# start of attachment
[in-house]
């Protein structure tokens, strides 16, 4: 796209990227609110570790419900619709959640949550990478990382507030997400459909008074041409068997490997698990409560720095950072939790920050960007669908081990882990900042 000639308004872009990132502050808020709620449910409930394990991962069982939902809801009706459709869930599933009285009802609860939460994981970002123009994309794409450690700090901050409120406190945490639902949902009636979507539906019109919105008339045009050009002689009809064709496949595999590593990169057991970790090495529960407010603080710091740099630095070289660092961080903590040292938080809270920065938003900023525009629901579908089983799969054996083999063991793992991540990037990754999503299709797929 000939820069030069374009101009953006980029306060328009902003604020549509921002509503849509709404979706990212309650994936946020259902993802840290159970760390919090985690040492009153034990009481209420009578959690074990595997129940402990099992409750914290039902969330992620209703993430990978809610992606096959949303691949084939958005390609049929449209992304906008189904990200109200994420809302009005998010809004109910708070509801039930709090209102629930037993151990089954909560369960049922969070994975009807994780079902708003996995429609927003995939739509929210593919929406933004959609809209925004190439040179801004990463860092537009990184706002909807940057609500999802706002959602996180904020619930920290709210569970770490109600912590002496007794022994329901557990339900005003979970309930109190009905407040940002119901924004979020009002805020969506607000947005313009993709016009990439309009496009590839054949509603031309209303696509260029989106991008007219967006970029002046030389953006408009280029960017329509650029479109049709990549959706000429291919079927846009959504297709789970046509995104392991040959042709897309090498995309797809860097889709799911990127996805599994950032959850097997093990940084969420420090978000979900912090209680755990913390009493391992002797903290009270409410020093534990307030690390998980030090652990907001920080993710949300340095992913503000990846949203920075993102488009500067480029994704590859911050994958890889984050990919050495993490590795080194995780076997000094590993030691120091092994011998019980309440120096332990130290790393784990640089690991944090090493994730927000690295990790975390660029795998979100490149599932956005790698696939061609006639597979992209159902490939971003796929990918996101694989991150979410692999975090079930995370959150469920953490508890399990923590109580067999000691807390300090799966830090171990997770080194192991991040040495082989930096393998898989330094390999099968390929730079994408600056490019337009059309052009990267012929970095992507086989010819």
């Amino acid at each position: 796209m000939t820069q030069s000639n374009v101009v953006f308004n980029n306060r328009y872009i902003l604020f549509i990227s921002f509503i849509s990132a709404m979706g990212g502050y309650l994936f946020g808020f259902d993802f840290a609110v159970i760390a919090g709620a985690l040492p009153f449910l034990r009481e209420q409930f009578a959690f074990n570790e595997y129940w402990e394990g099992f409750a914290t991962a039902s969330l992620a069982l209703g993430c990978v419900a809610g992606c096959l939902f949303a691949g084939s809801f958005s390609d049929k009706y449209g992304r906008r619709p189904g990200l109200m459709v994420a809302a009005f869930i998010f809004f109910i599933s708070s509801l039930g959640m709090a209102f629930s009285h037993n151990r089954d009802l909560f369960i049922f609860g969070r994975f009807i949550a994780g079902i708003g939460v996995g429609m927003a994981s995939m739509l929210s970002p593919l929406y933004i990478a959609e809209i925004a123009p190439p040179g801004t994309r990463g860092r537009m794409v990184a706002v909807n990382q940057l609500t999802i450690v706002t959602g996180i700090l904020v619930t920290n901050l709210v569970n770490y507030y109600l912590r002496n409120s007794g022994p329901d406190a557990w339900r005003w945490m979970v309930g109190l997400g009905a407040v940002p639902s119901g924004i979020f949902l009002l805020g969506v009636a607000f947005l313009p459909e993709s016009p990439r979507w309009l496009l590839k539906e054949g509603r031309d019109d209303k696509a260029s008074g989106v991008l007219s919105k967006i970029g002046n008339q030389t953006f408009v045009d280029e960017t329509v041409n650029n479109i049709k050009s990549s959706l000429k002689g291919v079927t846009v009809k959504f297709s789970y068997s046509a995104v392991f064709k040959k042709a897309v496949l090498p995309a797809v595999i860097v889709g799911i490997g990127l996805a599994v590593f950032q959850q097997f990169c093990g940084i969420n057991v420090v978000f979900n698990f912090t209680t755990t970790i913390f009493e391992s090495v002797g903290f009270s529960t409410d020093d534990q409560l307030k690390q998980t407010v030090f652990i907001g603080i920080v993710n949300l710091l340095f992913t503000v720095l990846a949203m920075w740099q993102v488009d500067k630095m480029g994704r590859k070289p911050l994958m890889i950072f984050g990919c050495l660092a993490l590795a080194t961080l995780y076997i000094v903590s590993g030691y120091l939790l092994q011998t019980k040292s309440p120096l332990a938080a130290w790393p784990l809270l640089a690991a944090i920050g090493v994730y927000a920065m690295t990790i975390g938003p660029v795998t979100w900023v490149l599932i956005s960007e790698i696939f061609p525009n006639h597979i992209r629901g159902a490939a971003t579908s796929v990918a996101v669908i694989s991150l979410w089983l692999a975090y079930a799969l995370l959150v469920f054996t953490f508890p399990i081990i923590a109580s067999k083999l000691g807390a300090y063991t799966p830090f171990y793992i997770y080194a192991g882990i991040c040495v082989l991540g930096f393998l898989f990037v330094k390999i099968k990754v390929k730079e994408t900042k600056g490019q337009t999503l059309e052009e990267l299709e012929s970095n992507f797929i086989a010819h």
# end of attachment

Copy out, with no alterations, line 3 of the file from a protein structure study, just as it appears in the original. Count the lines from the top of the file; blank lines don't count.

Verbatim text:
């Amino acid at each position: 796209m000939t820069q030069s000639n374009v101009v953006f308004n980029n306060r328009y872009i902003l604020f549509i990227s921002f509503i849509s990132a709404m979706g990212g502050y309650l994936f946020g808020f259902d993802f840290a609110v159970i760390a919090g709620a985690l040492p009153f449910l034990r009481e209420q409930f009578a959690f074990n570790e595997y129940w402990e394990g099992f409750a914290t991962a039902s969330l992620a069982l209703g993430c990978v419900a809610g992606c096959l939902f949303a691949g084939s809801f958005s390609d049929k009706y449209g992304r906008r619709p189904g990200l109200m459709v994420a809302a009005f869930i998010f809004f109910i599933s708070s509801l039930g959640m709090a209102f629930s009285h037993n151990r089954d009802l909560f369960i049922f609860g969070r994975f009807i949550a994780g079902i708003g939460v996995g429609m927003a994981s995939m739509l929210s970002p593919l929406y933004i990478a959609e809209i925004a123009p190439p040179g801004t994309r990463g860092r537009m794409v990184a706002v909807n990382q940057l609500t999802i450690v706002t959602g996180i700090l904020v619930t920290n901050l709210v569970n770490y507030y109600l912590r002496n409120s007794g022994p329901d406190a557990w339900r005003w945490m979970v309930g109190l997400g009905a407040v940002p639902s119901g924004i979020f949902l009002l805020g969506v009636a607000f947005l313009p459909e993709s016009p990439r979507w309009l496009l590839k539906e054949g509603r031309d019109d209303k696509a260029s008074g989106v991008l007219s919105k967006i970029g002046n008339q030389t953006f408009v045009d280029e960017t329509v041409n650029n479109i049709k050009s990549s959706l000429k002689g291919v079927t846009v009809k959504f297709s789970y068997s046509a995104v392991f064709k040959k042709a897309v496949l090498p995309a797809v595999i860097v889709g799911i490997g990127l996805a599994v590593f950032q959850q097997f990169c093990g940084i969420n057991v420090v978000f979900n698990f912090t209680t755990t970790i913390f009493e391992s090495v002797g903290f009270s529960t409410d020093d534990q409560l307030k690390q998980t407010v030090f652990i907001g603080i920080v993710n949300l710091l340095f992913t503000v720095l990846a949203m920075w740099q993102v488009d500067k630095m480029g994704r590859k070289p911050l994958m890889i950072f984050g990919c050495l660092a993490l590795a080194t961080l995780y076997i000094v903590s590993g030691y120091l939790l092994q011998t019980k040292s309440p120096l332990a938080a130290w790393p784990l809270l640089a690991a944090i920050g090493v994730y927000a920065m690295t990790i975390g938003p660029v795998t979100w900023v490149l599932i956005s960007e790698i696939f061609p525009n006639h597979i992209r629901g159902a490939a971003t579908s796929v990918a996101v669908i694989s991150l979410w089983l692999a975090y079930a799969l995370l959150v469920f054996t953490f508890p399990i081990i923590a109580s067999k083999l000691g807390a300090y063991t799966p830090f171990y793992i997770y080194a192991g882990i991040c040495v082989l991540g930096f393998l898989f990037v330094k390999i099968k990754v390929k730079e994408t900042k600056g490019q337009t999503l059309e052009e990267l299709e012929s970095n992507f797929i086989a010819h």